Cote d’ Ivoire

Cote d’ Ivoire Travel Guide

Introduction

Despite obtaining its independence from France in 1960, Cote d’ Ivoire has maintained close ties to its former colonial overlord, enabling it to remain mostly stable over the balance of the 20th century.

Despite a coup that occurred near the turn of the 21st Century, it has been a nation that has achieved prosperity above and beyond its neighbours, thanks in large part to a thriving cocoa trade.

From a long history of vibrant tribes to possessing what is said to be the largest church in the world, there are many amazing sights and experiences that await you within the borders of Cote d’ Ivoire.

Currency: CFA Francs
Languages: French, Dioula, various indigenous languages

What To Do

The most interesting cultural attraction in Cote d’ Ivoire by far is the Basilica of Our Lady of Peace. A massive Basilica that was constructed starting in 1985 and was consecrated by Pope John Paul II in 1990, this Christian Church is one of the largest of its kind in Africa, and one of the largest in the entire world.

Despite this hall of worship’s impressive and imposing appearance, it has attracted more than its share of controversy. Although it was built to accommodate 18,000 worshippers, it has only attracted several hundred people at its largest gathering so far, and though the Pope only agreed to consecrate the basilica if a hospital was built in conjunction with its construction, the church builders never followed through with their end of the bargain.

Costing $1.5 million to maintain each year, it’s ongoing cost and its initial expense has caused the national debt of Cote d’ Ivoire to double since its construction.

Despite the massive size of the Basilica of Our Lady of Peace, it is not a sole representative of this nation’s religious identity, two-thirds of the people in this nation are adherents of Islam or one of several indigenous religions.

For those that fall into the former category, Grande Mosquee du Plateau is the most significant place of worship in Cote d’ Ivoire. Known locally as the Blue Mosque, it attracts thousands of worshippers for Friday prayers. If you ask nicely, the locals may give you a tour of the inside of this magnificent structure.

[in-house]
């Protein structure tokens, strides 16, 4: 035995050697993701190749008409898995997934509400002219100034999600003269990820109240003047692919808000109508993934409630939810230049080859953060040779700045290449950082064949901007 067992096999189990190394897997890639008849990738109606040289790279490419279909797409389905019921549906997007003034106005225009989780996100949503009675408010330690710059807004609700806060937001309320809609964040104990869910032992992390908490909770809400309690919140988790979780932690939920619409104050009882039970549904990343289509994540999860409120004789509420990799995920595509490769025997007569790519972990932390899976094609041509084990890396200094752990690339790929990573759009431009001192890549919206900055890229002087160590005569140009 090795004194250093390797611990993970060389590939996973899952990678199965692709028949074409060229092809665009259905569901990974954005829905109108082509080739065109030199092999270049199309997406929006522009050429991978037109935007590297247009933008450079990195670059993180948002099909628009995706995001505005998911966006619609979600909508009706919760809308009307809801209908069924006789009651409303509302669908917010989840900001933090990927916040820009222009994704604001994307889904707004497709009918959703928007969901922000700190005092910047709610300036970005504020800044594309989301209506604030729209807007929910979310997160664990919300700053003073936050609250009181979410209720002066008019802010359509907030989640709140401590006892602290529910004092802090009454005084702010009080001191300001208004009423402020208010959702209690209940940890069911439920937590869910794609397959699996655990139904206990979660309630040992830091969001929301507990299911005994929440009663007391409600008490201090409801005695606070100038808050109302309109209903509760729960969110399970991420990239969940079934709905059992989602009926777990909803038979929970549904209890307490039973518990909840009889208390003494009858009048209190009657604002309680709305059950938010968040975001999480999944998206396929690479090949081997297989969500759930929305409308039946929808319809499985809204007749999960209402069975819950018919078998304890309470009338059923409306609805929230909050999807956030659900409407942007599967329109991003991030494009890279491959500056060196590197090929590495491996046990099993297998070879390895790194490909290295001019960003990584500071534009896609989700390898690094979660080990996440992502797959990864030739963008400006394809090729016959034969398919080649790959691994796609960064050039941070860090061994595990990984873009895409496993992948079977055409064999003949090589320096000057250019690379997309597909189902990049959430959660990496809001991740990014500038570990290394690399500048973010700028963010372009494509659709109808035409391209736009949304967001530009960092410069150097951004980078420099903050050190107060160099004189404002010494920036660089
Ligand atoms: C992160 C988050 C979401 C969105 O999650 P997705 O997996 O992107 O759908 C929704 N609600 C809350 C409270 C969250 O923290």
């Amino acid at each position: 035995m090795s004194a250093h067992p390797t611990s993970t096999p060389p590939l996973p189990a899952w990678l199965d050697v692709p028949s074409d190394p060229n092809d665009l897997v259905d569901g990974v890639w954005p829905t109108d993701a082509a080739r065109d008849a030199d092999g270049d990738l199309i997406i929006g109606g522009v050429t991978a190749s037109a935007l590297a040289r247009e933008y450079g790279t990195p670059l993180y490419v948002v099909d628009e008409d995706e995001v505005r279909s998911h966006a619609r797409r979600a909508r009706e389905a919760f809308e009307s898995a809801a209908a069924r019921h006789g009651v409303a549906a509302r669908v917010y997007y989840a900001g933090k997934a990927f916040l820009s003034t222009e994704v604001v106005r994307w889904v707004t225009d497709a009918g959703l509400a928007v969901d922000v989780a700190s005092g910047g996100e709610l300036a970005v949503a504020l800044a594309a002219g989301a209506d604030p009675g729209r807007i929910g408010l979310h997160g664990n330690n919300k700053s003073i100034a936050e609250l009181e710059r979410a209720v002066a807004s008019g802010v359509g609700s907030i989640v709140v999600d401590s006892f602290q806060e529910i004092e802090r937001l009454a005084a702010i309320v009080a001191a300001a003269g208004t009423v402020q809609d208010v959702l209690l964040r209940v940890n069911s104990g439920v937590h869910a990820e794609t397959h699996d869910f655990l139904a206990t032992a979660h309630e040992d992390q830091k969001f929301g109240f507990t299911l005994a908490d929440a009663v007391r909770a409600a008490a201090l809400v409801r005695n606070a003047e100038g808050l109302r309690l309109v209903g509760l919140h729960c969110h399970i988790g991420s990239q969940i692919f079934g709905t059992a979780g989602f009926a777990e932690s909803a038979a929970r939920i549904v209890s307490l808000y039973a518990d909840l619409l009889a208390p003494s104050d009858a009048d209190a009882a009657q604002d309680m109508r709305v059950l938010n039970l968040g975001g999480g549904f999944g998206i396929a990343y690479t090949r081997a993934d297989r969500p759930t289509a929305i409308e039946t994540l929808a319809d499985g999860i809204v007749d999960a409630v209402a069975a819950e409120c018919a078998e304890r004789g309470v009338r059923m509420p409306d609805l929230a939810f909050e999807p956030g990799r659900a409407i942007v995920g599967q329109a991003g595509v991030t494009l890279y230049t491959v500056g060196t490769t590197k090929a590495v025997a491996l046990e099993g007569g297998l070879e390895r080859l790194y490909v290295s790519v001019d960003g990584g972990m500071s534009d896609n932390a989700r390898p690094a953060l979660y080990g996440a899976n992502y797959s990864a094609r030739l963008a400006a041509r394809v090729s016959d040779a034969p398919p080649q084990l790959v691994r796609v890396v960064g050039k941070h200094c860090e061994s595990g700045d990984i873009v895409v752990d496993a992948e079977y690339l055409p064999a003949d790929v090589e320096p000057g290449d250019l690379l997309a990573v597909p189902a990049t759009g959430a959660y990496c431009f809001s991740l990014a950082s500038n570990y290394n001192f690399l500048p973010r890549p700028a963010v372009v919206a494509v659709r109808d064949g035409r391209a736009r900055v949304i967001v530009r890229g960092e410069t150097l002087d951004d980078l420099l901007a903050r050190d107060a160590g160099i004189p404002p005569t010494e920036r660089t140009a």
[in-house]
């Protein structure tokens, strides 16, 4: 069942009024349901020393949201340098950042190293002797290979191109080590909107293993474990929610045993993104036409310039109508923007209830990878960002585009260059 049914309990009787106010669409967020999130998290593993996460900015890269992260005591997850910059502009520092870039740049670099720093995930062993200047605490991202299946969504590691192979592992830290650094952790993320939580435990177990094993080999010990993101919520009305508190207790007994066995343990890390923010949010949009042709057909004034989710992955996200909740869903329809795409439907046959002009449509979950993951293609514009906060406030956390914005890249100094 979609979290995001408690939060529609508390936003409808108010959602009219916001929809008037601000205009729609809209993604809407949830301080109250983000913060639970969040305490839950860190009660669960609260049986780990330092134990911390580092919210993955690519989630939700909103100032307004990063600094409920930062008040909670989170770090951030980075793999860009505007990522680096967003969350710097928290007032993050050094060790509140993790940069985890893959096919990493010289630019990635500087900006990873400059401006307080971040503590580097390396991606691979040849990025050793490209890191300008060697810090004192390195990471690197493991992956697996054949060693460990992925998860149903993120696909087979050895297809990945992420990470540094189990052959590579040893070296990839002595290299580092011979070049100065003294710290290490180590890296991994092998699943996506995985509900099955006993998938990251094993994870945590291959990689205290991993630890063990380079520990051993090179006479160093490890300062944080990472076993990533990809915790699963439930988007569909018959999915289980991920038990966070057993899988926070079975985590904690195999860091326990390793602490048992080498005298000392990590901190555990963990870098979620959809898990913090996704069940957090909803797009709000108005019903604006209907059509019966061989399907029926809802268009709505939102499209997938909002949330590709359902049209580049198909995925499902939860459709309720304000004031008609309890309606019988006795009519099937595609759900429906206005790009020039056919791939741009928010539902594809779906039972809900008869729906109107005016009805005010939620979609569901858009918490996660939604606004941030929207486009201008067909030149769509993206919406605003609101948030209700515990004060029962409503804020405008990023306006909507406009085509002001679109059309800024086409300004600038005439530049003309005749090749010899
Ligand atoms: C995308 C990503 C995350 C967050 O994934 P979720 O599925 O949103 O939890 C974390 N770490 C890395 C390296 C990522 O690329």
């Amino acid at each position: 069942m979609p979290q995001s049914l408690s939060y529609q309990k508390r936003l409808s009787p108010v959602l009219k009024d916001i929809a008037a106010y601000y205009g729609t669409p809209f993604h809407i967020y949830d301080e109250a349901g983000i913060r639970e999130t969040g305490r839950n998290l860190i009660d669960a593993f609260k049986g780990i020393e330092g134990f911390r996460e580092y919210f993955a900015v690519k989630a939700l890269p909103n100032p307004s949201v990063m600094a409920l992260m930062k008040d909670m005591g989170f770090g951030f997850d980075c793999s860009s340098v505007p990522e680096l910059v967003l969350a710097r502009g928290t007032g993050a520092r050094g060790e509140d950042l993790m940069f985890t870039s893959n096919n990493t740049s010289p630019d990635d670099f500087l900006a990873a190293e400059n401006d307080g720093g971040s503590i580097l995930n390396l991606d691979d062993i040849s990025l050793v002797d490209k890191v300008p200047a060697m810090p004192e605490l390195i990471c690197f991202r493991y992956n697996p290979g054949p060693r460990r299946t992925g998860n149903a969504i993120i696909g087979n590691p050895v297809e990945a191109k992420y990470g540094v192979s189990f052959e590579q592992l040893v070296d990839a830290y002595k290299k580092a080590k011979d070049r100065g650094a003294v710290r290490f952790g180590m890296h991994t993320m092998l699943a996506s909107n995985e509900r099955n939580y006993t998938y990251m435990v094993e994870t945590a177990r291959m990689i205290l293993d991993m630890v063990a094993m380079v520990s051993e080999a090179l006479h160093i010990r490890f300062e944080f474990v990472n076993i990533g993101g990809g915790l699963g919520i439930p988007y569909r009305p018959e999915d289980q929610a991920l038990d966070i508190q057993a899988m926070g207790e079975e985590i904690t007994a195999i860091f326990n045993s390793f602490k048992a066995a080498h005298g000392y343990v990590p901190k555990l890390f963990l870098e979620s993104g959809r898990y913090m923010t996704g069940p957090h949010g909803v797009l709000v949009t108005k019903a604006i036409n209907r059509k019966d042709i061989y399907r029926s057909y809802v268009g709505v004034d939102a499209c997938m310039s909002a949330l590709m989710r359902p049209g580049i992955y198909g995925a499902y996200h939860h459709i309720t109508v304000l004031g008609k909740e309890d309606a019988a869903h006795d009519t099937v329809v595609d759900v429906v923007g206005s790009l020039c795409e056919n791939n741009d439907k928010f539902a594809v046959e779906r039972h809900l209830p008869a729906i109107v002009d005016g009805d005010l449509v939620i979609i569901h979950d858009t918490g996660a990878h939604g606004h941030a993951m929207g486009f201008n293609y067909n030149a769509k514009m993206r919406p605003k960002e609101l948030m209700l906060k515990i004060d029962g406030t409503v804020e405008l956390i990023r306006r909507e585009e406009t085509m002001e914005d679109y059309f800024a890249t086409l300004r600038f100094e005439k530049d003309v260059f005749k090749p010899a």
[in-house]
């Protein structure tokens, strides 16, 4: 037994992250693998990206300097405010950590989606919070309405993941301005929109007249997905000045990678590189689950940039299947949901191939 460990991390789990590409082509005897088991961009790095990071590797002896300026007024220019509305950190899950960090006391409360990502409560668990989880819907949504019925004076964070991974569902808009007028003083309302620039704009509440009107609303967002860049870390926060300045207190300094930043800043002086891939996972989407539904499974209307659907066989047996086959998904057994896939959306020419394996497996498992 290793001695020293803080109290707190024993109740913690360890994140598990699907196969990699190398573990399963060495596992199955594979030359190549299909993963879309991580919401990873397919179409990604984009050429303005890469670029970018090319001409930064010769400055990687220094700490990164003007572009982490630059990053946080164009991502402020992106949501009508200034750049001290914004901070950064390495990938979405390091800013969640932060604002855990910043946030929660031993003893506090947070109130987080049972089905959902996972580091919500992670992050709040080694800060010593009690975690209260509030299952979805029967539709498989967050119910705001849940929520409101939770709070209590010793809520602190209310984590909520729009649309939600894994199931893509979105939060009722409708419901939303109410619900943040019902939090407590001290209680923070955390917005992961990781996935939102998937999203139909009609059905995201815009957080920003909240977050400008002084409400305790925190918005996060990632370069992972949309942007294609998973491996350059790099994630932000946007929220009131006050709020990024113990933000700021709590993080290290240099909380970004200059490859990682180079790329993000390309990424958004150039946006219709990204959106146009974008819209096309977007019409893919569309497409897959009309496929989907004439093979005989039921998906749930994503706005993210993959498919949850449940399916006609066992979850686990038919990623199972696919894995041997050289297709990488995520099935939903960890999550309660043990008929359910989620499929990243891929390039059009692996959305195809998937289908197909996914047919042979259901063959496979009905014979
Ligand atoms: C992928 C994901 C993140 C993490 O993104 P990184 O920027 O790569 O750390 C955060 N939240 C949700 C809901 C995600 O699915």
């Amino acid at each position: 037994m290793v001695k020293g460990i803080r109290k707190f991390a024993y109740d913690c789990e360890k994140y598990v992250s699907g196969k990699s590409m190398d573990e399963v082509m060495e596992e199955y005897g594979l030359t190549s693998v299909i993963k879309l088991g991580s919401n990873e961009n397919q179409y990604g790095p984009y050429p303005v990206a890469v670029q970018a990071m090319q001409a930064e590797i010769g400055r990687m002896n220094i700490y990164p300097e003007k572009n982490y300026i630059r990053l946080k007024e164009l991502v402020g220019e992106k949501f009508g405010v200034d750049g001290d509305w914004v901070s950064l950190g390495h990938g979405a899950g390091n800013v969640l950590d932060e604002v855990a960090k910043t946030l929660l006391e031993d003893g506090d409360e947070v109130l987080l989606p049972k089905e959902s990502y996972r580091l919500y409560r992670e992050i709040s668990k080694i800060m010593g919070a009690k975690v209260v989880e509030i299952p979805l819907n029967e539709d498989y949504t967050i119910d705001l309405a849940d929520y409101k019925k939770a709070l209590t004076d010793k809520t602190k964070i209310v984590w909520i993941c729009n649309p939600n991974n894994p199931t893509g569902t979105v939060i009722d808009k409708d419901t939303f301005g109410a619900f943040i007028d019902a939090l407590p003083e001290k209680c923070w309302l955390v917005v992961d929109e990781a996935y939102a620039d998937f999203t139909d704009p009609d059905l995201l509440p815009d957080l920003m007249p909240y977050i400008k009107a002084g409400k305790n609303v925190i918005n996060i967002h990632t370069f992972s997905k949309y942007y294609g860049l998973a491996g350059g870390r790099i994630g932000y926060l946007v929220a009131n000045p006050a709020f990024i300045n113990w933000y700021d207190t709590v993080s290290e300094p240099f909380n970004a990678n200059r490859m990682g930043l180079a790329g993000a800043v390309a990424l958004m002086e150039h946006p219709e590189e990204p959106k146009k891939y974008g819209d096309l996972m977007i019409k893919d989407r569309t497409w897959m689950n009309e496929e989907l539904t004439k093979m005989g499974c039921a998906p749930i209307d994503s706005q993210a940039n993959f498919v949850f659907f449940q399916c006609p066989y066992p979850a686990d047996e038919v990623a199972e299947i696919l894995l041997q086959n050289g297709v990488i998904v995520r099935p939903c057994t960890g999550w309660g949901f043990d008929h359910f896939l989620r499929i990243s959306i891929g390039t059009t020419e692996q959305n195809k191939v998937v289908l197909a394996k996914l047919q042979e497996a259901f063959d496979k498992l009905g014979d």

If you are looking to learn about the culture and tribal history of Cote d’ Ivoire, be sure to drop by the Musee National des Costumes while you are in Grand Bassam. Situated in an old colonial mansion, there are displays that show off various tribal costumes, black and white photographs stretching back into the late 19th and early 20th century, and various traditional sculptures.

When you’re passing through the city of Abidjan, get away from the noise and chaos of the centre by spending some time within the boundaries of Reserve Naturelle du Banco. A virgin tract of forest lying in the middle of the city, this natural Preserve is filled with birds, various primates, and other animals.

Although hiking through this jungle can prove to be a sweaty endeavour, do not be put off this activity on this account alone, as the park wardens have put together a makeshift bar at the center of this park or you can purchase a cold refreshing beer to reward yourself for getting out and discovering some of the most accessible nature in Cote d’ Ivoire.

Arguably one of the most beautiful natural attractions that you will encounter during your time in the country, Les Cascades de Man is a waterfall that will make for a seriously beautiful photographic opportunity.

Spilling over a series of terraced rocks, this picturesque waterfall is situated within an easy drive of the city of Man. Those wishing to escape the tropical heat can go for a swim in the pool that lies at its base, and if you can’t tear yourself away from this paradise in the jungle, there is a hotel on-site where you can spend the night.

What to Eat

A familiar side throughout much of West and Central Africa, Fufu is the leading source of starch for local throughout Cote d’ Ivoire. Made by boiling a cassava root until it is soft, then pounding it until it achieves a porridge-like consistency, this side sits alongside various meat, vegetable, and soup dishes on the dinner tables of this country. It is eaten by pinching it off and rolling into a ball before dipping it into the soup that often comes along with this dish.

Those looking to banish their hunger while walking the streets of towns and cities in Cote d’ Ivoire will want to order some Alloco. There are many street vendors that serve this fried savoury plantain snack, who cook it up with plenty of chilli peppers and onions. We suggest having this with grilled meat, as locals like to have this dish along with a well-cooked brochette.

If you are looking for something unique from the culinary scene of Cote d’ Ivoire will want to try some Kedjenou. A spicy stew made from chicken, eggplant, tomatoes, onions, chilli peppers, and other vegetables, this meal will enliven your taste buds like few other dishes in Western Africa will.